Senate Democrats have begun weighing a sweeping $6 trillion infrastructure package amid talks among a group of bipartisan senators hammering out a scaled-back bill that would set aside $579 billion in new spending.
Senate Majority Leader Chuck Schumer (D-N.Y.) has repeatedly noted that party members would go at it alone on an infrastructure bill if negotiations between lawmakers from both sides of the aisle hit a brick wall. That would mean Democrats would use the fast-track budget reconciliation process that wouldn’t require a single Republican vote in the upper chamber to pass their plan.
“The truth is both tracks are moving forward very well, and both tracks need each other,” Schumer said. “We want to work with our Republican colleagues on infrastructure where we have common ground, and Democrats believe we have other priorities that the Senate must consider above and beyond a bipartisan infrastructure bill.”
Schumer convened with Democratic members on the Budget Committee on Wednesday to discuss their priorities, though the meeting lacked specifics on an impending bill. Lawmakers said that they could push through a partisan package with a price tag of $6 trillion, with about half of it paid for. Politico first reported the outcome of their discussion.
Sources told the publication that roughly $2.5 trillion of the plan would go through the Finance Committee, $185 billion through the Energy Committee and nearly $500 billion through the Environment and Public Works Committee.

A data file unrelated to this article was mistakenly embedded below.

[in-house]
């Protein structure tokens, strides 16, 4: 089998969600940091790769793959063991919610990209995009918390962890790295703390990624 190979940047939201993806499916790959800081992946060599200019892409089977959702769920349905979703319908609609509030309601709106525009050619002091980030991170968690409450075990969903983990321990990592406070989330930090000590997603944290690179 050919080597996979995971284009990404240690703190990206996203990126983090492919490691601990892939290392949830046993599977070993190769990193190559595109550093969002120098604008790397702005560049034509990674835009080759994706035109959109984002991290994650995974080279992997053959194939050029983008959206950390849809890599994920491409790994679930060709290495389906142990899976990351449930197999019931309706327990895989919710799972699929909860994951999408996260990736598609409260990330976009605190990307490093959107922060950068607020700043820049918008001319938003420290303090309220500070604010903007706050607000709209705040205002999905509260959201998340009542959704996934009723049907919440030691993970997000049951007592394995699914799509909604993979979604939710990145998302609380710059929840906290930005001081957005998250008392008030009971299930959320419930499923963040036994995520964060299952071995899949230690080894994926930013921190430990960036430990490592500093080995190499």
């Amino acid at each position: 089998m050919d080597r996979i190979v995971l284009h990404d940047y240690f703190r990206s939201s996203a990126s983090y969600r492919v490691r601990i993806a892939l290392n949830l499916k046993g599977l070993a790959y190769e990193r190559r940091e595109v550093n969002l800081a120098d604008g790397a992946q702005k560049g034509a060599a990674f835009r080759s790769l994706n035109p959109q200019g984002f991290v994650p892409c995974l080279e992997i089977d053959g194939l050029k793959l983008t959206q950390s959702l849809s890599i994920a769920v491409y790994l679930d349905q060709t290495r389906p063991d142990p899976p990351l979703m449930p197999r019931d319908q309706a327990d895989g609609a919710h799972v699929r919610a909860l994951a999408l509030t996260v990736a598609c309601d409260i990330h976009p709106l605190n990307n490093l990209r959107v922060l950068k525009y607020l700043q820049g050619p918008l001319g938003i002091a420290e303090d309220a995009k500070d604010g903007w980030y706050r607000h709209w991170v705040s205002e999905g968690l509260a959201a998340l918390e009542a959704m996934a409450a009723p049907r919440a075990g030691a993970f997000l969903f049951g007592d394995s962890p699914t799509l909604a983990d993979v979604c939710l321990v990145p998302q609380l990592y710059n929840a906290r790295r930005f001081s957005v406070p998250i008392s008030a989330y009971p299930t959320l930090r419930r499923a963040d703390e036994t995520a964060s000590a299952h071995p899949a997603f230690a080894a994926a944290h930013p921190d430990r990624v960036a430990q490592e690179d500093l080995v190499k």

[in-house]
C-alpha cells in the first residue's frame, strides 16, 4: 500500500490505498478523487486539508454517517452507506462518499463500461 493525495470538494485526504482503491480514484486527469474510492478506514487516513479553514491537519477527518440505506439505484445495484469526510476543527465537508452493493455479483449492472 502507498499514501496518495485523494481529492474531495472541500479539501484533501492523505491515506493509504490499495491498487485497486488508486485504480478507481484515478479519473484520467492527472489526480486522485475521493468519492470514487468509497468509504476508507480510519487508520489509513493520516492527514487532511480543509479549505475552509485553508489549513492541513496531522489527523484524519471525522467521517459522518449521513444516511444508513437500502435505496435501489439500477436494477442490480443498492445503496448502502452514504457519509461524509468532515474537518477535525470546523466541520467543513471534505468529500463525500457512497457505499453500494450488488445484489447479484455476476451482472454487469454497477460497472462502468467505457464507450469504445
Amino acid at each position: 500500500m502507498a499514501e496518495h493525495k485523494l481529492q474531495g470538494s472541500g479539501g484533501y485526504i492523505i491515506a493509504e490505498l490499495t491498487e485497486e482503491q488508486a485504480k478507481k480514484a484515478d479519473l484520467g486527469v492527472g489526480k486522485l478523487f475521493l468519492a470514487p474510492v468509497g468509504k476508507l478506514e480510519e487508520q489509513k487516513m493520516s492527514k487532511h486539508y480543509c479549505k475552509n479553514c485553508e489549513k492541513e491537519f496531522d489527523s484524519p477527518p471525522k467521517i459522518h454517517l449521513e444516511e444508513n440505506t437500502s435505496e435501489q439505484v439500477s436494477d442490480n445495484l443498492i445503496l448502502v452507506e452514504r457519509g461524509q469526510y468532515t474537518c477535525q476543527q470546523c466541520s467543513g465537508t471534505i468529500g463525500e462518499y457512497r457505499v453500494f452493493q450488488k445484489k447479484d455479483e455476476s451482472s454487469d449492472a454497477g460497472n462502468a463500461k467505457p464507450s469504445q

Senate Budget Chair Bernie Sanders (I-Vt.) has long been pushing for a massive infrastructure overhaul that includes Medicare and noted earlier this week that he won’t vote for the bipartisan compromise.
“It's what the American people want,” Sanders said Thursday. “Virtually every proposal I've included in that budget is exactly what the American people want. They want us to create millions of good paying jobs and to do the other things that are long overdue.”
But a $6 trillion infrastructure bill that includes health care policy is unlikely to receive GOP support, and Democrats behind the effort will likely have to shrink the price tag to get moderate members of the party to back it. Democrats would need nearly every House Democrat vote and approval from all 50 Senate Democrats to pass their bill without any Republican support.
The details of the plan come as a bipartisan group of senators has been crafting an infrastructure bill that funds roads, bridges, waterways, broadband, and other physical projects. The plan would cost about $973 billion over five years or $1.2 trillion over eight and includes $579 billion in new spending. Lawmakers said the bill would be paid for by repurposing unused pandemic relief funds, implementing a surcharge on electric vehicles, and widening the use of state and local money for coronavirus aid.
White House officials reportedly met with the group this week and were encouraged with the plan, according to The New York Times.
“They’re off to a great start—the details will matter, as they put it together,” Sen. John Thune (R-S.D.) said. “I think what most people were signing on to yesterday, it was an overall structure proposal, and I think it’s encouraging.”
Rachel Bucchino is a reporter at the National Interest. Her work has appeared in The Washington Post, U.S. News & World Report, and The Hill.